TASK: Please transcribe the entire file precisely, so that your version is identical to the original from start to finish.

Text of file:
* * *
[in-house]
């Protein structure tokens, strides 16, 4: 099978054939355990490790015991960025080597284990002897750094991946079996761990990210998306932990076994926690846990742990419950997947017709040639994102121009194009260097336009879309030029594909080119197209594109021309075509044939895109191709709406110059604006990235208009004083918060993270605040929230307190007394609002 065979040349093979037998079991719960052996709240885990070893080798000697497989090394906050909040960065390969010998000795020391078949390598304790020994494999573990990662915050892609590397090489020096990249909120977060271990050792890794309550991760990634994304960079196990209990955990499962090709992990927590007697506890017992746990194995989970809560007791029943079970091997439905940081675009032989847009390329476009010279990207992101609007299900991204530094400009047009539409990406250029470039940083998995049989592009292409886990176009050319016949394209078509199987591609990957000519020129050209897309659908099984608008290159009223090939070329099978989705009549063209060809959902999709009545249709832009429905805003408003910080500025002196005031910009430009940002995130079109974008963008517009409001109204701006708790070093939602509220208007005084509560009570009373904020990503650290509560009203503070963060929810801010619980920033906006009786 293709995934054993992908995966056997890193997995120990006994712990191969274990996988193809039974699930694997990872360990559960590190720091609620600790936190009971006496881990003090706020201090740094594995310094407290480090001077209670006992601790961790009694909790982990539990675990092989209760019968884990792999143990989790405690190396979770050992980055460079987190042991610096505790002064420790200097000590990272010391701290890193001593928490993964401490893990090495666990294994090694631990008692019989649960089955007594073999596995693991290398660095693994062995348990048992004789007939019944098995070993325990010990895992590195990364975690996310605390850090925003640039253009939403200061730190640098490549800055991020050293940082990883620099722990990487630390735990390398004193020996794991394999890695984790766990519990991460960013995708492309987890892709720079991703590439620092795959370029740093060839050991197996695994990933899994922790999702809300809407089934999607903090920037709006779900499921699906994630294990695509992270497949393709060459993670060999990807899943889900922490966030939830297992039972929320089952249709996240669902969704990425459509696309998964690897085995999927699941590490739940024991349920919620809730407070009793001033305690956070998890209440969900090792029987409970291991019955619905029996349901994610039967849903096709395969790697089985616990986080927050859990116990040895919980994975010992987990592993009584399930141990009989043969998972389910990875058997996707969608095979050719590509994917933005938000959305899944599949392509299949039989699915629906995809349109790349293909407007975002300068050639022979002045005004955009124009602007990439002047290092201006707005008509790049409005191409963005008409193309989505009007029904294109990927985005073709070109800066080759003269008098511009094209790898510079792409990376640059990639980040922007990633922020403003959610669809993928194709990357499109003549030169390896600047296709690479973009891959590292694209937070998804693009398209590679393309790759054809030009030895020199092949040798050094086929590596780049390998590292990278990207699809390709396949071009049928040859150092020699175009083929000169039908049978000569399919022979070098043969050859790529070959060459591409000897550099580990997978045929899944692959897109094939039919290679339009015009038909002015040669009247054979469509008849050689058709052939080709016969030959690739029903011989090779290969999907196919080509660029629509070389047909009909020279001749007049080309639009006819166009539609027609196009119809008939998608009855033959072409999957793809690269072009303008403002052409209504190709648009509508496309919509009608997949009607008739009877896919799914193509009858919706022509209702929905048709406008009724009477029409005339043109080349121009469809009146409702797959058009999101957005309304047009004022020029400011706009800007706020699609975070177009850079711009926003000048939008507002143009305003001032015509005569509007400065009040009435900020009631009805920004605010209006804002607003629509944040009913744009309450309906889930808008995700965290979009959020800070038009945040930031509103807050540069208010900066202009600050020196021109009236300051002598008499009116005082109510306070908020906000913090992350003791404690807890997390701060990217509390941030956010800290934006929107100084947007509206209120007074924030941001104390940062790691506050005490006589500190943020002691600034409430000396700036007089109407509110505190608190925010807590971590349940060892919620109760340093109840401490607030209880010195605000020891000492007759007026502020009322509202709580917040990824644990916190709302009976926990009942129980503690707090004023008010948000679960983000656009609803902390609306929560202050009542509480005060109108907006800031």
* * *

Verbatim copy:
[in-house]
């Protein structure tokens, strides 16, 4: 099978054939355990490790015991960025080597284990002897750094991946079996761990990210998306932990076994926690846990742990419950997947017709040639994102121009194009260097336009879309030029594909080119197209594109021309075509044939895109191709709406110059604006990235208009004083918060993270605040929230307190007394609002 065979040349093979037998079991719960052996709240885990070893080798000697497989090394906050909040960065390969010998000795020391078949390598304790020994494999573990990662915050892609590397090489020096990249909120977060271990050792890794309550991760990634994304960079196990209990955990499962090709992990927590007697506890017992746990194995989970809560007791029943079970091997439905940081675009032989847009390329476009010279990207992101609007299900991204530094400009047009539409990406250029470039940083998995049989592009292409886990176009050319016949394209078509199987591609990957000519020129050209897309659908099984608008290159009223090939070329099978989705009549063209060809959902999709009545249709832009429905805003408003910080500025002196005031910009430009940002995130079109974008963008517009409001109204701006708790070093939602509220208007005084509560009570009373904020990503650290509560009203503070963060929810801010619980920033906006009786 293709995934054993992908995966056997890193997995120990006994712990191969274990996988193809039974699930694997990872360990559960590190720091609620600790936190009971006496881990003090706020201090740094594995310094407290480090001077209670006992601790961790009694909790982990539990675990092989209760019968884990792999143990989790405690190396979770050992980055460079987190042991610096505790002064420790200097000590990272010391701290890193001593928490993964401490893990090495666990294994090694631990008692019989649960089955007594073999596995693991290398660095693994062995348990048992004789007939019944098995070993325990010990895992590195990364975690996310605390850090925003640039253009939403200061730190640098490549800055991020050293940082990883620099722990990487630390735990390398004193020996794991394999890695984790766990519990991460960013995708492309987890892709720079991703590439620092795959370029740093060839050991197996695994990933899994922790999702809300809407089934999607903090920037709006779900499921699906994630294990695509992270497949393709060459993670060999990807899943889900922490966030939830297992039972929320089952249709996240669902969704990425459509696309998964690897085995999927699941590490739940024991349920919620809730407070009793001033305690956070998890209440969900090792029987409970291991019955619905029996349901994610039967849903096709395969790697089985616990986080927050859990116990040895919980994975010992987990592993009584399930141990009989043969998972389910990875058997996707969608095979050719590509994917933005938000959305899944599949392509299949039989699915629906995809349109790349293909407007975002300068050639022979002045005004955009124009602007990439002047290092201006707005008509790049409005191409963005008409193309989505009007029904294109990927985005073709070109800066080759003269008098511009094209790898510079792409990376640059990639980040922007990633922020403003959610669809993928194709990357499109003549030169390896600047296709690479973009891959590292694209937070998804693009398209590679393309790759054809030009030895020199092949040798050094086929590596780049390998590292990278990207699809390709396949071009049928040859150092020699175009083929000169039908049978000569399919022979070098043969050859790529070959060459591409000897550099580990997978045929899944692959897109094939039919290679339009015009038909002015040669009247054979469509008849050689058709052939080709016969030959690739029903011989090779290969999907196919080509660029629509070389047909009909020279001749007049080309639009006819166009539609027609196009119809008939998608009855033959072409999957793809690269072009303008403002052409209504190709648009509508496309919509009608997949009607008739009877896919799914193509009858919706022509209702929905048709406008009724009477029409005339043109080349121009469809009146409702797959058009999101957005309304047009004022020029400011706009800007706020699609975070177009850079711009926003000048939008507002143009305003001032015509005569509007400065009040009435900020009631009805920004605010209006804002607003629509944040009913744009309450309906889930808008995700965290979009959020800070038009945040930031509103807050540069208010900066202009600050020196021109009236300051002598008499009116005082109510306070908020906000913090992350003791404690807890997390701060990217509390941030956010800290934006929107100084947007509206209120007074924030941001104390940062790691506050005490006589500190943020002691600034409430000396700036007089109407509110505190608190925010807590971590349940060892919620109760340093109840401490607030209880010195605000020891000492007759007026502020009322509202709580917040990824644990916190709302009976926990009942129980503690707090004023008010948000679960983000656009609803902390609306929560202050009542509480005060109108907006800031």